The Tobucksy County Courthouse is a pre-statehood structure located in the Old Town district of McAlester and once served as a government building for the Choctaw Nation. In a team effort, the City of McAlester is also contributing to this beautification project by conducting minor repairs before painting begins this fall.

“The ultimate impact on this important historic structure will ultimately be one of preservation and stabilization in addition to beautification,” said Stephanie Giacomo, Executive Director of Pride in McAlester.

Natalie Evans, the projects coordinator for KOB, works with potential participants throughout the application process.

“It is so encouraging to see the many individuals across the state who have a heart for bettering their communities,” Evans said. “These participants truly exemplify the spirit of Oklahoma, which was founded on hard work and a positive community outlook. Fresh Paint Days is a wonderful opportunity for these communities to work together to better their environment.”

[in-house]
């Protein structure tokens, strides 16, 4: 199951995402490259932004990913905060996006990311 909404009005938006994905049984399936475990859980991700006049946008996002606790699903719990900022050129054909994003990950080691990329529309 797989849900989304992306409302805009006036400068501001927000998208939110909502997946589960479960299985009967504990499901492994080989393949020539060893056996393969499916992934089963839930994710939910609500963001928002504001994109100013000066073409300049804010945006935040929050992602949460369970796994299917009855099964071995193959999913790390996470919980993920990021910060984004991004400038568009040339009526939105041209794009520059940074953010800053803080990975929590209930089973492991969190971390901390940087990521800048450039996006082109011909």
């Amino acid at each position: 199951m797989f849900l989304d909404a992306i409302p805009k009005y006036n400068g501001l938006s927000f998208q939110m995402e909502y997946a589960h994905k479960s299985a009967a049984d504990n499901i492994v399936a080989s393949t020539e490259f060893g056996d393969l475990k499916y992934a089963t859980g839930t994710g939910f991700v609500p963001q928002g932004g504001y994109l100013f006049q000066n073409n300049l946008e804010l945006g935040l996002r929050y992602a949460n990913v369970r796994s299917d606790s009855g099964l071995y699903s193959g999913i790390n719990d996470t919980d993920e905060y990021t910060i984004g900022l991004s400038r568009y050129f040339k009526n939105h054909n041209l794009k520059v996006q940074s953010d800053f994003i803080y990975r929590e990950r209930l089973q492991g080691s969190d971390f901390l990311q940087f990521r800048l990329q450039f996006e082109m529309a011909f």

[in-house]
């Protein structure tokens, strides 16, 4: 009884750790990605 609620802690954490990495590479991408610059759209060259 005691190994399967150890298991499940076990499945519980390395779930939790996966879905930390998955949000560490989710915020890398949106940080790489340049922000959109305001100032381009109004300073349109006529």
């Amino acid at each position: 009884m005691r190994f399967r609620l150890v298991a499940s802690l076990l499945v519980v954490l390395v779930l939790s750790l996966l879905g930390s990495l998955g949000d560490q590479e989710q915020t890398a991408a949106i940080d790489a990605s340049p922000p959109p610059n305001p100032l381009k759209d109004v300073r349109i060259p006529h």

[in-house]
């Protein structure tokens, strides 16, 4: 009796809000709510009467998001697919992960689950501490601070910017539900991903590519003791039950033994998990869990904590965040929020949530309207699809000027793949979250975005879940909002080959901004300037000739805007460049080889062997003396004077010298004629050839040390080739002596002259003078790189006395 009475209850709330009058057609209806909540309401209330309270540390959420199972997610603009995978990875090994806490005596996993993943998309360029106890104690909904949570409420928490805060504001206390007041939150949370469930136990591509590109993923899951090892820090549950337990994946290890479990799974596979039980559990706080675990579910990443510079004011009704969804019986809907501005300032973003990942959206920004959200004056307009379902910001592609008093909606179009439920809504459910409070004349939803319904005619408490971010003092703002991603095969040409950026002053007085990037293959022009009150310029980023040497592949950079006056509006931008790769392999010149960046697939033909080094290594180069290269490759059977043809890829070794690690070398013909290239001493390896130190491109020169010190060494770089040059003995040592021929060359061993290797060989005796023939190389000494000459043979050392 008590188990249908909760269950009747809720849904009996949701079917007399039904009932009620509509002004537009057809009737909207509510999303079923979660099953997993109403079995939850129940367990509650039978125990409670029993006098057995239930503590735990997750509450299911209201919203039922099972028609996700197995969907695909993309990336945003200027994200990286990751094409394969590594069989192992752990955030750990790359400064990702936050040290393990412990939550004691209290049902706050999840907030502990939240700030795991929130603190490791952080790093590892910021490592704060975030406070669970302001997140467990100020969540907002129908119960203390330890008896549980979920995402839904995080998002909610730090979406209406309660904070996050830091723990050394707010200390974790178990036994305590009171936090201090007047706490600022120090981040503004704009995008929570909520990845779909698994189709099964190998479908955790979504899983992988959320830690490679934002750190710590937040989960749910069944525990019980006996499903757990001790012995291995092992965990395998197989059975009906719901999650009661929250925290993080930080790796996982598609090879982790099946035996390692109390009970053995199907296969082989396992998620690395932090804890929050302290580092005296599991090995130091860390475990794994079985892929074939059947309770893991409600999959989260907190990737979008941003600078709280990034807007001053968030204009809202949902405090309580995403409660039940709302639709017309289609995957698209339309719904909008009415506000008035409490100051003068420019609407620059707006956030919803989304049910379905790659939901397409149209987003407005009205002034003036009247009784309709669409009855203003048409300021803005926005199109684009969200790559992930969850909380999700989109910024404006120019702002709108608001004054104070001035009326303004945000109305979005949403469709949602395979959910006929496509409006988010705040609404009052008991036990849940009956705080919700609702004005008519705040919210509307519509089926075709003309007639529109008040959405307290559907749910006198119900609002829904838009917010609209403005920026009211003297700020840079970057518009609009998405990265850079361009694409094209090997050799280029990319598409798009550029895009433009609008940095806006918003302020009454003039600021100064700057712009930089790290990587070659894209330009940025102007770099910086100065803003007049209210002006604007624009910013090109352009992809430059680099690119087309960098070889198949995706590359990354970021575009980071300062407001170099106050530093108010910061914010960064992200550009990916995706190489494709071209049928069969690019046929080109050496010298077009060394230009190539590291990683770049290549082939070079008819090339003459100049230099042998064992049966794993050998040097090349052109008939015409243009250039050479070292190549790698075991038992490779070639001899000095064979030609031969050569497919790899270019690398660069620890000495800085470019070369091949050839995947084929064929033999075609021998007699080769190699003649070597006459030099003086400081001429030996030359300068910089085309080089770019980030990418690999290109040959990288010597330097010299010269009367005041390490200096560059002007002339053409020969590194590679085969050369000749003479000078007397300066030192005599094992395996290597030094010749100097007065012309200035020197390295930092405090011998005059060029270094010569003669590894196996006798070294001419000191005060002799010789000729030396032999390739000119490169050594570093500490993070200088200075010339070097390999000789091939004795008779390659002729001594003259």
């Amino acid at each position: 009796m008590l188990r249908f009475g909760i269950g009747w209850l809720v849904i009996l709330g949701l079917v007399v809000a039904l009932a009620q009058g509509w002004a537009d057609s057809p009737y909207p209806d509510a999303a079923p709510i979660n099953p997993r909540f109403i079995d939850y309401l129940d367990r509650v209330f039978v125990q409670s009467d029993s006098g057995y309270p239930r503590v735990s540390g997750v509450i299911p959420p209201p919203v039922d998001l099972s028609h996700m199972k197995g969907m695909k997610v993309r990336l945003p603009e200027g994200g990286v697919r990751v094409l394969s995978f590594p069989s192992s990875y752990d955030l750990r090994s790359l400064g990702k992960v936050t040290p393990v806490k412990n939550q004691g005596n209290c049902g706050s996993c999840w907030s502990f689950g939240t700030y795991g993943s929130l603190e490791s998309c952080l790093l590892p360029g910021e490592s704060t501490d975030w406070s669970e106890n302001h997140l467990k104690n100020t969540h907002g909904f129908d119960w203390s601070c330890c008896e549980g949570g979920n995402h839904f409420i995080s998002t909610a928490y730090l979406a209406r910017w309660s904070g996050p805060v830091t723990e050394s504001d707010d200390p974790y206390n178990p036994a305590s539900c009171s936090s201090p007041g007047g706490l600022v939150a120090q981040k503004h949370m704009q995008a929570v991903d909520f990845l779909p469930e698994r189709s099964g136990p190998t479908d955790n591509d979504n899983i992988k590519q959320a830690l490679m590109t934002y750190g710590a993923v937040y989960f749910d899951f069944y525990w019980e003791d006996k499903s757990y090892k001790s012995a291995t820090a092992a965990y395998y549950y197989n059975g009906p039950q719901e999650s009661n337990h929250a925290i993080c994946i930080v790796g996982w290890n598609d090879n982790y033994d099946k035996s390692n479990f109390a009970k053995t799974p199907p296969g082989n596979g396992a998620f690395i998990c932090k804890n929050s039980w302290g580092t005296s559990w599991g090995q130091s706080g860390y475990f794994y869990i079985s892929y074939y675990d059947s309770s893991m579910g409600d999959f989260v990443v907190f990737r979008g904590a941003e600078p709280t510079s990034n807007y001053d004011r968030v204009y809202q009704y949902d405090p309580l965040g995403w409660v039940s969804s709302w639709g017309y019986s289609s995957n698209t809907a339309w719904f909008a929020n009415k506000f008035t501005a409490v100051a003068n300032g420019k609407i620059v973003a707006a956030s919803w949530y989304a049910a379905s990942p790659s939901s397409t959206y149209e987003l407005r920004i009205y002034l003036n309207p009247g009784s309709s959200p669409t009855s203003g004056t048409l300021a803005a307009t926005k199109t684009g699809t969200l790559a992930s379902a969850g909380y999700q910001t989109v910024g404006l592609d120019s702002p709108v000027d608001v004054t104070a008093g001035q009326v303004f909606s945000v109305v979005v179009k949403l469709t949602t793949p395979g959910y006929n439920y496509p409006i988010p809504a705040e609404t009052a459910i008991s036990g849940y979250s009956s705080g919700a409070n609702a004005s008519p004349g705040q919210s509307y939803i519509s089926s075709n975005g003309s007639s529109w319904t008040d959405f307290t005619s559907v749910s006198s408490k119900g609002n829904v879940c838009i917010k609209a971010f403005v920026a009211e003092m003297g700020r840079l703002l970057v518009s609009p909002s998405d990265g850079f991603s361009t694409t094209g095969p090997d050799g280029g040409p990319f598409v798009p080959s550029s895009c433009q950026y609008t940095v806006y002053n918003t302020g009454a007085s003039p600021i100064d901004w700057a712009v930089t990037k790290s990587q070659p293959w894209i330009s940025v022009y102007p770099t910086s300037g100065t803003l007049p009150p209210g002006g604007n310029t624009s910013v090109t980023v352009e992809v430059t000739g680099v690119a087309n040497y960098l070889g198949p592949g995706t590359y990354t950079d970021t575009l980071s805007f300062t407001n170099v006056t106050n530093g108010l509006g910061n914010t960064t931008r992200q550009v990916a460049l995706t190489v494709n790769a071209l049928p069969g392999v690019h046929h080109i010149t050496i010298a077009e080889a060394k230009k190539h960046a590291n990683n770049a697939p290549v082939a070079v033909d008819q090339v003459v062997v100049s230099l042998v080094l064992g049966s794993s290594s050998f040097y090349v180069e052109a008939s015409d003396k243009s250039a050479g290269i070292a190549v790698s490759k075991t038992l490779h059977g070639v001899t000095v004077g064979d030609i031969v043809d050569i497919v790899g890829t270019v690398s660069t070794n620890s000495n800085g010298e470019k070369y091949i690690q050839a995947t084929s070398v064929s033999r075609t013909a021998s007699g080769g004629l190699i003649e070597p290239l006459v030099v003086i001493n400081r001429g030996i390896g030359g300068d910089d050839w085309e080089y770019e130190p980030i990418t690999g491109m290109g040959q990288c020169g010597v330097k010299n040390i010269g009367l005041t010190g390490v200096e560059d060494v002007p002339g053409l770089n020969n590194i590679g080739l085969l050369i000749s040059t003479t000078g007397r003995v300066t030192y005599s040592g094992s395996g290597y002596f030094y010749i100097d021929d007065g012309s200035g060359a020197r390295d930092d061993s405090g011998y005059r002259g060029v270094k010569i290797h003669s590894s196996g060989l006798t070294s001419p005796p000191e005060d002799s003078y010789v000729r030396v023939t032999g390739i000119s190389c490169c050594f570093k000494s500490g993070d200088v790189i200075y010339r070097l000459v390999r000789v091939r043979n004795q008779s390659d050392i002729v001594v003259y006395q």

Joe Cox, the CEO and president of H-I-S Coatings has been helping to make Fresh Paint Days a reality for over a decade.

“We have proudly partnered with Keep Oklahoma Beautiful for 11 years, providing roughly 11,000 gallons of paint to help communities in Oklahoma fill budget gaps,” Cox said. “It’s been an honor to help the small communities in Oklahoma over the years.”

“Fresh Paint Days has a great impact on preserving the character of Oklahoma communities.  It’s great to see communities come together and join resources to restore community structures and community pride.  PSO is proud to support their efforts,” said John Harper, Vice President External Affairs, PSO.

The group will have 30 days to complete their projects using donated paint from H.I.S Coatings of Oklahoma City and a stipend from Public Service Company of Oklahoma, Keep America Beautiful/Anheuser-Busch, and the Oklahoma Department of Environmental Quality.

Pride in McAlester will be one of 39 groups competing for the “Best Visual Impact Award” through the, ‘Communities Primed for Change’ online contest. Finalists will be chosen based upon their ‘before’ and ‘after’ photos. Winners will be announced at the Keep Oklahoma Beautiful 26th Annual Environmental Excellence Awards Celebration on November 17, 2016.

Keep Oklahoma Beautiful is a statewide nonprofit with a mission to empower Oklahoma citizens to preserve and enhance the state’s natural beauty and ensure a healthy, sustainable environment.